In My Opinion

Andres Oppenheimer: China-Latin America fiesta is over

After more than a decade of booming economic ties between China and Latin America, new headlines that China may be heading for a crisis are starting to draw anxiety in China-dependent countries in the region. And they should.

In recent days, there have been a barrage of alarming reports forecasting what we had suggested in this column on June 1 — that China’s explosive growth of the past three decades will come to an end. That could badly hurt Venezuela, Argentina, Chile, Peru and other countries that had thrived in recent years thanks to their commodity exports to the Asian giant.

“The signs are now unmistakable: China is in big trouble,” wrote Nobel Prize-winning economist Paul Krugman in The New York Times on July 18. “We’re not talking about some minor setback along the way, but something more fundamental...You could say that the Chinese model is about to hit its Great Wall, and the only question now is just how bad the crash will be.”

George Friedman, the founder of the influential geo-political newsletter Stratfor, published an article July 23 entitled “The end of the Chinese economic miracle.”

Referring to the sudden change in the mainstream media views about China, Friedman wrote that “now the conversation is moving from forecasts of how quickly China will overtake the United States to considerations of what the consequences of a Chinese crash would be.”

China’s growth has fallen from 10 percent annual rates in recent decades to 9.2 percent in 2011, to 7.7 percent in 2012, to a projected 7.5 percent — or less — in 2013. And a recent joint study by the World Bank and China’s Development Research Center predicted a further slowdown to 5 percent annual growth rates over the next decade.

On Wednesday, even the usually upbeat United Nations Economic Commission for Latin America and the Caribbean (ECLAC) downgraded its growth projections for Latin America in 2013 from 3.5 percent to 3 percent, to a large extend because of China’s decreasing raw material purchases from the region.

Latin American exports to China — mainly commodities — had soared from nearly $4 billion in 2000 to $71 billion in 2012. Some economists had predicted that China would surpass the United States as Latin America’s top trading partner by 2015. But that seems increasingly unlikely.

The Chile-based ECLAC warned this week that we are witnessing “the likely end of the boom in commodity export prices brought about by China’s growth.”

Among the Latin American countries that will be most affected are metal exporters such as Peru, Chile and Suriname, oil exporters such as Venezuela, Bolivia, Ecuador and Colombia, and food exporters such as Argentina, the U.N. agency said.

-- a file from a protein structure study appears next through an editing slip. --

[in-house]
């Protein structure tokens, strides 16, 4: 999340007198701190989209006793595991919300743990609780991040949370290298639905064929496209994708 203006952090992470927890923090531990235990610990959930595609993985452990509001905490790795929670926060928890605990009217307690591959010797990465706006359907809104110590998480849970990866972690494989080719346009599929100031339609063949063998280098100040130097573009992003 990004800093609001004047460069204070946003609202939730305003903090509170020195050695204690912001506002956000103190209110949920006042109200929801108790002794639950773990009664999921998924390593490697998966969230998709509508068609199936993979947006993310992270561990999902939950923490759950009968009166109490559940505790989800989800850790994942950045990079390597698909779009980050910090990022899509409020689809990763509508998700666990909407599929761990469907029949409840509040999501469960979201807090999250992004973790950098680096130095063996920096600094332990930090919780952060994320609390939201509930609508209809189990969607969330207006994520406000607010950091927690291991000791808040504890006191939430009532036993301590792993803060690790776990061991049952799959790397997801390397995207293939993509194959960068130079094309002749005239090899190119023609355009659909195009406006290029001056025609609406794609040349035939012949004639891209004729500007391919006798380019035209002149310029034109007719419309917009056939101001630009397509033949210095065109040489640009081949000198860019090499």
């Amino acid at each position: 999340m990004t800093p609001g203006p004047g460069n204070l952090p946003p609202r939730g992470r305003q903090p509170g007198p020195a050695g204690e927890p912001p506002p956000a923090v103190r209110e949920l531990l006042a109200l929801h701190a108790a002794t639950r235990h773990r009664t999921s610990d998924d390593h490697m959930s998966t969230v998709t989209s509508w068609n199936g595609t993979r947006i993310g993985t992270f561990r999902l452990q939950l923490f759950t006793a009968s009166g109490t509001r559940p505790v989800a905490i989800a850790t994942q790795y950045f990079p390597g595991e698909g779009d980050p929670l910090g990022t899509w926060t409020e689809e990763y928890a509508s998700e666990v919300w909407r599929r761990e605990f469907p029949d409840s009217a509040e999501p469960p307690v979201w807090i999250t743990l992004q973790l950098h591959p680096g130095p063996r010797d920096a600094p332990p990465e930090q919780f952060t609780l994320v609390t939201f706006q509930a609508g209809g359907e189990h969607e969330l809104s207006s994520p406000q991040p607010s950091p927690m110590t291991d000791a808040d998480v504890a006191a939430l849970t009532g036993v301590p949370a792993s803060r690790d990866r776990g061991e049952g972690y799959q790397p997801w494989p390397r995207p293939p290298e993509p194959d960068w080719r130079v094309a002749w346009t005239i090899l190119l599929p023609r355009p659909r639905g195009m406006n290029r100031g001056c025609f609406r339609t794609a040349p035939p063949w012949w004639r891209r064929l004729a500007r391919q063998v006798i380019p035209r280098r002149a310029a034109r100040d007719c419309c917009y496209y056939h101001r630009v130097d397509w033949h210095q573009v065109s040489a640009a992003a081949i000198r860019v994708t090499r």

Mexico and Brazil will be less affected by China’s slowdown because they have more diversified economies and are less China-dependent, it said.

My opinion: China’s economic slowdown may mark the end of the commodity-based populist cycle in Latin America, in which Venezuela, Bolivia, Ecuador, Argentina and other countries squandered their raw material export booms in feel-good subsidies, instead of investing in infrastructure and education.

Granted, the forecasts of China’s imminent collapse may be as exaggerated as the previous conventional wisdom that China would soon overtake the United States as the world’s leading economy. Most likely, China will not collapse, but rather grow at a slower pace.

As I noticed during a visit to China a few months ago, China’s rising wages are driving growing numbers of multinational firms to move their factories elsewhere. China is no longer a cheap labor country, nor a cheap country to visit: I paid $10 for a cup of coffee at the Xian airport, and $4.50 for a coffee at a Starbucks in Bejing.

Also, China’s new economic plan of switching from an export-led economy to domestic consumption-focused one may not work. As one woman in Beijing explained to me, she won’t be able to afford to buy herself an expensive purse as long as she has to save for health services, or to pay for her child’s college education, none of which are free in China.

In addition, there is a growing public anger over government corruption. A political crisis with economic consequences cannot be ruled out in the near future.

Summing up, Latin America’s China-dependent commodity exporters will have to do what they should have started doing from the start — diversifying their exports. China’s slowdown will not bring Latin America’s economy to a halt, but the fiesta is over.

Read more Andres Oppenheimer stories from the Miami Herald

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